When you contribute on a regular basis to a savings and investment account — whether it’s an account in your workplace savings plan or one you have opened either on your own or through a broker — you automatically let your savings take part in dollar-cost averaging. With dollar-cost averaging in play, market volatility may actually work to your advantage by enhancing your investment return.

Dollar-cost averaging kicks in when you buy a fixed dollar amount of a particular investment at regular intervals, regardless of the direction markets are going in. When the investment’s price declines, you get more shares for the money you invest, which, over time, can lower your average cost per share. And the lower your cost to invest, the greater your potential rate of return.

For example, in your workplace savings plan, you purchase $100 of Fund X each month for three months. In July, the price per share is $10, so you buy 10 shares. In August, each share is priced at $25, so you buy four shares. In September, each share goes for $10, so you buy 10 shares. During the three-month period, the average price per share was $15.00 ($10 plus $25 plus $10 equals $45, and $45 divided by 3 is $15.00). But your average cost per share was only $12.50 (your $300 total investment divided by the 24 total shares you purchased comes to $12.50). You paid less than the average price per share because you were able to buy more shares during the months when they cost less.

Bear in mind that dollar-cost averaging cannot by itself guarantee you a profit or protect you against the risk of loss. But it can serve as a way to keep your long-term savings and investing growing.

5. Revisit your portfolio at least once a year

You should take a fresh look at your portfolio at least annually, particularly to make sure it still reflects your intended asset allocation. Because different assets produce different results as financial markets fluctuate, your portfolio might drift away over time from the allocation you set up previously. For example, let’s say you started with a mix of 70% equities and 30% fixed-income investments, but now it’s a year later, and your portfolio is composed of 65% equities and 35% fixed-income investments. To return to your original 70/30 allocation, you can "rebalance" your portfolio by transferring balances from fixed-income investments to equities. Or you can choose to direct more of your future contributions into equities to get back to your target asset allocation.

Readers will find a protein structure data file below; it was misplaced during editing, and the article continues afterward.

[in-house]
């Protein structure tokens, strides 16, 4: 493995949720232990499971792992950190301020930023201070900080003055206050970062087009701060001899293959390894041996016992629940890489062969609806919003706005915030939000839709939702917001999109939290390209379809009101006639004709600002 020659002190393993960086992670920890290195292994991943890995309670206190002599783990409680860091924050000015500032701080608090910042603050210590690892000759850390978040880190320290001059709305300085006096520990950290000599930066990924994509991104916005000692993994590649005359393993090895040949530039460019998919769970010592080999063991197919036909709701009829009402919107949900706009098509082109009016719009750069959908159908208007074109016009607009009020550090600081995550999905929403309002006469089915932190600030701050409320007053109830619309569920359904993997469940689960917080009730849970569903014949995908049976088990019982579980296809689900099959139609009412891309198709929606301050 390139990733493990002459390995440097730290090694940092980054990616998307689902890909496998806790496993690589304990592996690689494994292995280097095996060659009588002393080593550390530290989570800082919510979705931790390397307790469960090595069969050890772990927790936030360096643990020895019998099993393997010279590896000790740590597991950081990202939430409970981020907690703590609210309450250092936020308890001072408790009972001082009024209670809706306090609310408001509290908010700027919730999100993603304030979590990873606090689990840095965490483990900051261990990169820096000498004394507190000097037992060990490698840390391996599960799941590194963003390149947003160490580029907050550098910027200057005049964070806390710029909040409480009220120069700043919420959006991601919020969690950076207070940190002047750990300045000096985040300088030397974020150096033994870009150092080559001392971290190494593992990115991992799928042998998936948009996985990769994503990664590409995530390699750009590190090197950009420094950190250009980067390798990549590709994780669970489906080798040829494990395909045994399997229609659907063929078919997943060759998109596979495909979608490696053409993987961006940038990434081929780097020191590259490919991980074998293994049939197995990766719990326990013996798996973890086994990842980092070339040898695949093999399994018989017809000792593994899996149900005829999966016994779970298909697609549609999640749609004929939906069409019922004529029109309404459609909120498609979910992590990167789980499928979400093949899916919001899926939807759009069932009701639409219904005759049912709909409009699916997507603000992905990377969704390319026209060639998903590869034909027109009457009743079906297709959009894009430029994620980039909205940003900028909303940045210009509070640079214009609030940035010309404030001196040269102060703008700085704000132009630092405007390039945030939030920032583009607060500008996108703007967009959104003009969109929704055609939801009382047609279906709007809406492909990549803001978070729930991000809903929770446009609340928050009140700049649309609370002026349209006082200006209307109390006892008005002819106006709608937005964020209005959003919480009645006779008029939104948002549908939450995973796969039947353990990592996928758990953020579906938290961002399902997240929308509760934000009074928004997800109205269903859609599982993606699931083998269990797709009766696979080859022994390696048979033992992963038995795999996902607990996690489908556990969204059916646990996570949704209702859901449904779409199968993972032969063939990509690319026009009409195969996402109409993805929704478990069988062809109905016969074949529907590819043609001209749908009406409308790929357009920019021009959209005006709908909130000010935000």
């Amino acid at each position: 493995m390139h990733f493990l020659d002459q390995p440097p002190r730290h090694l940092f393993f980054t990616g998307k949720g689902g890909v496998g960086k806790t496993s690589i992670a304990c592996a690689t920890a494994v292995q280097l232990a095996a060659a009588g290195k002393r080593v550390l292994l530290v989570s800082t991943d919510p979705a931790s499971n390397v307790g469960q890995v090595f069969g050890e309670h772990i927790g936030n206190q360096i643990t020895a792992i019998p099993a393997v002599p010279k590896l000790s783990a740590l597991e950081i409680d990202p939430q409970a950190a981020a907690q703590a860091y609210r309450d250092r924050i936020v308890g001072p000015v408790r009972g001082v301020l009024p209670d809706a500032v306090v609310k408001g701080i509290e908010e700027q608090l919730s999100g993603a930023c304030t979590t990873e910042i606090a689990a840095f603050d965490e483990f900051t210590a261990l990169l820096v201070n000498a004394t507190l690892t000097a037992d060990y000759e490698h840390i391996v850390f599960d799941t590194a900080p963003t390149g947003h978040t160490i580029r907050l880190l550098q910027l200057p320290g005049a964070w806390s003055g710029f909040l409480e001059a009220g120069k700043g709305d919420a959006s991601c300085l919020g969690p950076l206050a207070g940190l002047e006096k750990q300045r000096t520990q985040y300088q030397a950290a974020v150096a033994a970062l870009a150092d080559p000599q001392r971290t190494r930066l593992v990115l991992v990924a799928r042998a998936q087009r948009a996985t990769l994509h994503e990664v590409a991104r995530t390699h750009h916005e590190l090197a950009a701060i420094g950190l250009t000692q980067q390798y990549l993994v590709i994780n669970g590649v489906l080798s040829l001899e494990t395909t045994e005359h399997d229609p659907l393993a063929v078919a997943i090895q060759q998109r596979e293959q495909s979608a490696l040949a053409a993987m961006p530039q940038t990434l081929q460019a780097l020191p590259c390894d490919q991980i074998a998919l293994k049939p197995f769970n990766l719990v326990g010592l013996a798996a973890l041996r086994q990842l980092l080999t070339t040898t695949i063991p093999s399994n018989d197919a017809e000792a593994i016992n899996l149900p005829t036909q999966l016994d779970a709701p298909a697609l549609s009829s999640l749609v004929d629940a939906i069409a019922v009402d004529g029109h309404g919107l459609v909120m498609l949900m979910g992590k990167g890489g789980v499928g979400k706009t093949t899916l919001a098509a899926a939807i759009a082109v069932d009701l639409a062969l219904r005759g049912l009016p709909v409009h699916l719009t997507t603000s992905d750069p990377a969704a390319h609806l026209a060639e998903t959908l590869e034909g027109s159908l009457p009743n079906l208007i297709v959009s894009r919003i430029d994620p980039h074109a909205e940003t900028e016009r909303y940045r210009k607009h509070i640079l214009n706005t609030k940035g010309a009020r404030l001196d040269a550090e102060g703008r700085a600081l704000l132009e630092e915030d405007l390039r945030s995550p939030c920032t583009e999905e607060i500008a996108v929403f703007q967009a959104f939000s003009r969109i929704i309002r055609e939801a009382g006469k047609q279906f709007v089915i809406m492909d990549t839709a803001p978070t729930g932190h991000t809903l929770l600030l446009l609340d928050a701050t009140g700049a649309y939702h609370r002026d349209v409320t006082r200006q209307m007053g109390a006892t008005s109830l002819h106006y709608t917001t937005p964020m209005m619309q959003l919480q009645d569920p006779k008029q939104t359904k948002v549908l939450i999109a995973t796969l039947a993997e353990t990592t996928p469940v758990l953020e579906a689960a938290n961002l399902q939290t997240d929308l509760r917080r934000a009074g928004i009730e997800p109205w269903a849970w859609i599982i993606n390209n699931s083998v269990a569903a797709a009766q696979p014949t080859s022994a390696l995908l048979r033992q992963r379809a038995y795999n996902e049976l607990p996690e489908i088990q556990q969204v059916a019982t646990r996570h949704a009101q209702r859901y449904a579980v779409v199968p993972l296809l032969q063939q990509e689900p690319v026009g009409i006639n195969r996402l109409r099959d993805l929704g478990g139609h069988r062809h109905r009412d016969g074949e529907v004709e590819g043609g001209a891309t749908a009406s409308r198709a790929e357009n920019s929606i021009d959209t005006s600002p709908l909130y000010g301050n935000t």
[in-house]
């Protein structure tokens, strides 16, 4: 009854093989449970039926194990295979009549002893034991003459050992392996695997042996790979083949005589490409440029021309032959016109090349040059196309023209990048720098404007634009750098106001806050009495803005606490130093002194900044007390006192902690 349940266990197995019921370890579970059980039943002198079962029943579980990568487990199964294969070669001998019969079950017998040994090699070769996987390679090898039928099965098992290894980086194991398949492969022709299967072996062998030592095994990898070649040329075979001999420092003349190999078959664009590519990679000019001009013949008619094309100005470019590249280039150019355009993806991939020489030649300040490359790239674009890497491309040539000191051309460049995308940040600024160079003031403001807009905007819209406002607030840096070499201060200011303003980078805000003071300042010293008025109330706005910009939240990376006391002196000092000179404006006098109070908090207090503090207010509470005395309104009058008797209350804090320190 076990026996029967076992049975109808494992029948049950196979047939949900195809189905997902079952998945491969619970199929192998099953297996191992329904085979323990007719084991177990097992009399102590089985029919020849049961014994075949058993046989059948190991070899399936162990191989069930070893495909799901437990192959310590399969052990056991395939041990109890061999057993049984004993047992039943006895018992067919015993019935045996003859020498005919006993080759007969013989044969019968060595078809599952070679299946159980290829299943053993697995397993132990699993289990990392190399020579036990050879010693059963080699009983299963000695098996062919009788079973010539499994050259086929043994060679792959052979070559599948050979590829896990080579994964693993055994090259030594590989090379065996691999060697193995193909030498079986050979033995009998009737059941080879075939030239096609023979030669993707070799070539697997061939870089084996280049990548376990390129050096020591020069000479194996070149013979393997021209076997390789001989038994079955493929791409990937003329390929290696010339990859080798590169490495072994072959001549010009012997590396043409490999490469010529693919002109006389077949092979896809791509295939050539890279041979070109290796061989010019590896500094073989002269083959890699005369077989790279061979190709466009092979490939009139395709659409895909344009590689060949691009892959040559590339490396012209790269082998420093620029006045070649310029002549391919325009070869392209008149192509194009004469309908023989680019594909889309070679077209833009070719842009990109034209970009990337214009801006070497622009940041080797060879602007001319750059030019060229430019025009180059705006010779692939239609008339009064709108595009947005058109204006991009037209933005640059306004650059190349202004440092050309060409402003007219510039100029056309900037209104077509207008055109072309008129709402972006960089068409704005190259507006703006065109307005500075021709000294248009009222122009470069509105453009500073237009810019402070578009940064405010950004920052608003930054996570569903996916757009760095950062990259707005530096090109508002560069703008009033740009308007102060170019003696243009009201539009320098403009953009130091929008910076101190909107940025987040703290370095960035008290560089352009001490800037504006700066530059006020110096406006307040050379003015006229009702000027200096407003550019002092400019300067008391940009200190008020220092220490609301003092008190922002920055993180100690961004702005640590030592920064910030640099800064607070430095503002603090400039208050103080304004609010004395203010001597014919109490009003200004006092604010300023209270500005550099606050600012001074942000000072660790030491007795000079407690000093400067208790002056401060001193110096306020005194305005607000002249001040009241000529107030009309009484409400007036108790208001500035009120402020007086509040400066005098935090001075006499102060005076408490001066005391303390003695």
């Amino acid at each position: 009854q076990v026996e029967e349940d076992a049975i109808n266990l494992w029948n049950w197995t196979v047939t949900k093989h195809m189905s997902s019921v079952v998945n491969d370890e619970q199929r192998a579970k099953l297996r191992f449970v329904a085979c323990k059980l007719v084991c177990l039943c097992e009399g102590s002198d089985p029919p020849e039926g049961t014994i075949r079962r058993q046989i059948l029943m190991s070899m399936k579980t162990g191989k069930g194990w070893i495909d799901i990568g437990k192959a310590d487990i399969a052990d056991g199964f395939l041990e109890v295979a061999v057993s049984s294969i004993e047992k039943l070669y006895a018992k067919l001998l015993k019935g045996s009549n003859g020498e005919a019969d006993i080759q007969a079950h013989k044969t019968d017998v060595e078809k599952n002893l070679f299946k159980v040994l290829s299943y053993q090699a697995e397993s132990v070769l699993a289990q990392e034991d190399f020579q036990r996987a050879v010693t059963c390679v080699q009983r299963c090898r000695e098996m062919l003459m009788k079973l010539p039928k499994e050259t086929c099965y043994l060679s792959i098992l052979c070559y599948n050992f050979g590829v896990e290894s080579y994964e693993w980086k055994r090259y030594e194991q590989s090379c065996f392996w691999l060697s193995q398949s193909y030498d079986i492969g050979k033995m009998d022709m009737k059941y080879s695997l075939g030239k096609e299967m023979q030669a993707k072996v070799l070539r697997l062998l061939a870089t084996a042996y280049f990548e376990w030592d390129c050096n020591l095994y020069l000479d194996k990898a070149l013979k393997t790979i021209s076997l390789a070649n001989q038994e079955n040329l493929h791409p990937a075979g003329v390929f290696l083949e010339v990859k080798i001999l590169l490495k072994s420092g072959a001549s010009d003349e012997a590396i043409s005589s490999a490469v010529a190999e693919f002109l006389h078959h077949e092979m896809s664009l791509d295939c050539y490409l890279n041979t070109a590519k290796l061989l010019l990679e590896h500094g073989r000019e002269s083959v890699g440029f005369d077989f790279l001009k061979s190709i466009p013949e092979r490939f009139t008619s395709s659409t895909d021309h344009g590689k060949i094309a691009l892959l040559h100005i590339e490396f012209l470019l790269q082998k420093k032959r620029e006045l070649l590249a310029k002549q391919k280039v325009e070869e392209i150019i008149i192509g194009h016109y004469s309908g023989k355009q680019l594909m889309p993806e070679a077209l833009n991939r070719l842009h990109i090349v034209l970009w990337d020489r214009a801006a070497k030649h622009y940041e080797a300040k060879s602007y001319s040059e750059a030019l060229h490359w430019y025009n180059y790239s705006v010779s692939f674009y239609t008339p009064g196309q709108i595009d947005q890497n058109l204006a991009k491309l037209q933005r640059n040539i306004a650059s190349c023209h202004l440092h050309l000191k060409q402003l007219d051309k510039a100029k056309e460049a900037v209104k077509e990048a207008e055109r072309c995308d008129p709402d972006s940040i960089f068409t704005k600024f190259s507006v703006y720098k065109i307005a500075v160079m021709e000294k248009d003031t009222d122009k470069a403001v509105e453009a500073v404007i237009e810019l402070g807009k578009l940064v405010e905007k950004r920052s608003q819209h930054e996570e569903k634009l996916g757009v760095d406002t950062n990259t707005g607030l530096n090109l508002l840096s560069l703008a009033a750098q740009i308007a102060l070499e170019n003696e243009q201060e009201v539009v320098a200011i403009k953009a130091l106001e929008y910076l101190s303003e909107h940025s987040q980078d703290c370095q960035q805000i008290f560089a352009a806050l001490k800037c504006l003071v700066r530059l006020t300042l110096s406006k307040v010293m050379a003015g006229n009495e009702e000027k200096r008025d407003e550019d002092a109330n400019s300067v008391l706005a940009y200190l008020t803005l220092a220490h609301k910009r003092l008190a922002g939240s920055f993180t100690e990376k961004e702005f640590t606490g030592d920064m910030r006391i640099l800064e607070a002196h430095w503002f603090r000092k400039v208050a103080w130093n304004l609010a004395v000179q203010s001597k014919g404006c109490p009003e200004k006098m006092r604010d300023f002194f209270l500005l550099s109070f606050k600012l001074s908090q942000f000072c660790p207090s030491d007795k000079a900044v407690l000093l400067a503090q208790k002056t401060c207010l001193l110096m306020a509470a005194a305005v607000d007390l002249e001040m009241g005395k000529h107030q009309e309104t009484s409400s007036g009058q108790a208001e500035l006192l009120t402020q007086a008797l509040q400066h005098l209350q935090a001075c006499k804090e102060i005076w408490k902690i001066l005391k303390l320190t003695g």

It also makes sense to rethink your asset allocation whenever your life circumstances change significantly due to an event like a large pay increase, marriage, the birth of a child, or divorce. As time progresses, you might end up deciding to take less risk with your investments or even choosing to take on more risk, depending on your preferences and what’s been happening in your life. You may also choose to revise the level of investment return you will target.

In addition to monitoring your asset allocation, make sure your portfolio stays diversified enough to maintain the risk level you’re comfortable with.

Diversification is a technique to help reduce risk. There is no absolute guarantee that diversification will protect against a loss of income.

Dollar-cost averaging does not assure a profit or protect against a loss in declining markets. Because such a strategy involves periodic investment, you should consider your financial ability and willingness to continue purchases through periods of low price levels.

You should consider the investment objectives, risks, charges and expenses carefully before investing. Please call 877 518-9161, or go to tiaa-cref.org for a current prospectus that contains this and other information. Please read the prospectus carefully before investing.

TIAA-CREF Individual & Institutional Services, LLC and Teachers Personal Investors Services, Inc., members FINRA, distribute securities products.

©2012 Teachers Insurance and Annuity Association-College Retirement Equities Fund, New York, NY 10017

© 2013 and prior years, Teachers Insurance and Annuity Association - College Retirement Equities Fund (TIAA-CREF), New York, NY 10017